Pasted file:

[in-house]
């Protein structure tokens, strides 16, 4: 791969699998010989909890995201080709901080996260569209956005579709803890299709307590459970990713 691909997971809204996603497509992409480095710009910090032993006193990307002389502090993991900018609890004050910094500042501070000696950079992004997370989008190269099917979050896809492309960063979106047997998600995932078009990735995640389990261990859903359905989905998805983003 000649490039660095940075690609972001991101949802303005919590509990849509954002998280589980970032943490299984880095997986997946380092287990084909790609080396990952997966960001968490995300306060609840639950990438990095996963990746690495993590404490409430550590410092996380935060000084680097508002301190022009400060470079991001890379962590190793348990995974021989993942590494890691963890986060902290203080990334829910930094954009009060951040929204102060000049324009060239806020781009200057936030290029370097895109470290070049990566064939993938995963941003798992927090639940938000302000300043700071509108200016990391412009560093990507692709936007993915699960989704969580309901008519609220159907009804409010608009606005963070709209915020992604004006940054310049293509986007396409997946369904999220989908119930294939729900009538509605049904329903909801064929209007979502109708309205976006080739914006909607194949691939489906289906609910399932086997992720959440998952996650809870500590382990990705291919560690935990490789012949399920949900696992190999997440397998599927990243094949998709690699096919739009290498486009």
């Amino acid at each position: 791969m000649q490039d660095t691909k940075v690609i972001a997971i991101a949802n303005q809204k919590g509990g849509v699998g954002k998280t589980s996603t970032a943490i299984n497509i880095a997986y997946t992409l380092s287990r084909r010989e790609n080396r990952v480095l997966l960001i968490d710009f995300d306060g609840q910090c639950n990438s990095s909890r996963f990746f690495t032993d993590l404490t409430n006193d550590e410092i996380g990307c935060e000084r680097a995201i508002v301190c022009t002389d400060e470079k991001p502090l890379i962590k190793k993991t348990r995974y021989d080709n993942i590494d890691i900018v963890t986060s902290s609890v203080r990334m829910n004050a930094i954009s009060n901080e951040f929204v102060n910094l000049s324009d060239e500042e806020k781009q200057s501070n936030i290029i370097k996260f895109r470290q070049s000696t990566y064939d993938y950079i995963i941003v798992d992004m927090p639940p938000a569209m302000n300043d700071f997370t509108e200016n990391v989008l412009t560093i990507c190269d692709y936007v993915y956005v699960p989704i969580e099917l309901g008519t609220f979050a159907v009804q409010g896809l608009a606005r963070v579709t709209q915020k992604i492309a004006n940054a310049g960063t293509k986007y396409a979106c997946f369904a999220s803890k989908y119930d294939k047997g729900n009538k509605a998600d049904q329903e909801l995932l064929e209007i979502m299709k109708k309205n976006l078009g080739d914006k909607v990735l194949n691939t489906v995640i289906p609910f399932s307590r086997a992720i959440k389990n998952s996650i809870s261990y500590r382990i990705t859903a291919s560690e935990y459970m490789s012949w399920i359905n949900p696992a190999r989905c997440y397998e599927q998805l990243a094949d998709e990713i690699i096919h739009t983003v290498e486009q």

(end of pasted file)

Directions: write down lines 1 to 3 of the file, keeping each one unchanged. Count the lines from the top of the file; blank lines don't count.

[in-house]
């Protein structure tokens, strides 16, 4: 791969699998010989909890995201080709901080996260569209956005579709803890299709307590459970990713 691909997971809204996603497509992409480095710009910090032993006193990307002389502090993991900018609890004050910094500042501070000696950079992004997370989008190269099917979050896809492309960063979106047997998600995932078009990735995640389990261990859903359905989905998805983003 000649490039660095940075690609972001991101949802303005919590509990849509954002998280589980970032943490299984880095997986997946380092287990084909790609080396990952997966960001968490995300306060609840639950990438990095996963990746690495993590404490409430550590410092996380935060000084680097508002301190022009400060470079991001890379962590190793348990995974021989993942590494890691963890986060902290203080990334829910930094954009009060951040929204102060000049324009060239806020781009200057936030290029370097895109470290070049990566064939993938995963941003798992927090639940938000302000300043700071509108200016990391412009560093990507692709936007993915699960989704969580309901008519609220159907009804409010608009606005963070709209915020992604004006940054310049293509986007396409997946369904999220989908119930294939729900009538509605049904329903909801064929209007979502109708309205976006080739914006909607194949691939489906289906609910399932086997992720959440998952996650809870500590382990990705291919560690935990490789012949399920949900696992190999997440397998599927990243094949998709690699096919739009290498486009």
């Amino acid at each position: 791969m000649q490039d660095t691909k940075v690609i972001a997971i991101a949802n303005q809204k919590g509990g849509v699998g954002k998280t589980s996603t970032a943490i299984n497509i880095a997986y997946t992409l380092s287990r084909r010989e790609n080396r990952v480095l997966l960001i968490d710009f995300d306060g609840q910090c639950n990438s990095s909890r996963f990746f690495t032993d993590l404490t409430n006193d550590e410092i996380g990307c935060e000084r680097a995201i508002v301190c022009t002389d400060e470079k991001p502090l890379i962590k190793k993991t348990r995974y021989d080709n993942i590494d890691i900018v963890t986060s902290s609890v203080r990334m829910n004050a930094i954009s009060n901080e951040f929204v102060n910094l000049s324009d060239e500042e806020k781009q200057s501070n936030i290029i370097k996260f895109r470290q070049s000696t990566y064939d993938y950079i995963i941003v798992d992004m927090p639940p938000a569209m302000n300043d700071f997370t509108e200016n990391v989008l412009t560093i990507c190269d692709y936007v993915y956005v699960p989704i969580e099917l309901g008519t609220f979050a159907v009804q409010g896809l608009a606005r963070v579709t709209q915020k992604i492309a004006n940054a310049g960063t293509k986007y396409a979106c997946f369904a999220s803890k989908y119930d294939k047997g729900n009538k509605a998600d049904q329903e909801l995932l064929e209007i979502m299709k109708k309205n976006l078009g080739d914006k909607v990735l194949n691939t489906v995640i289906p609910f399932s307590r086997a992720i959440k389990n998952s996650i809870s261990y500590r382990i990705t859903a291919s560690e935990y459970m490789s012949w399920i359905n949900p696992a190999r989905c997440y397998e599927q998805l990243a094949d998709e990713i690699i096919h739009t983003v290498e486009q």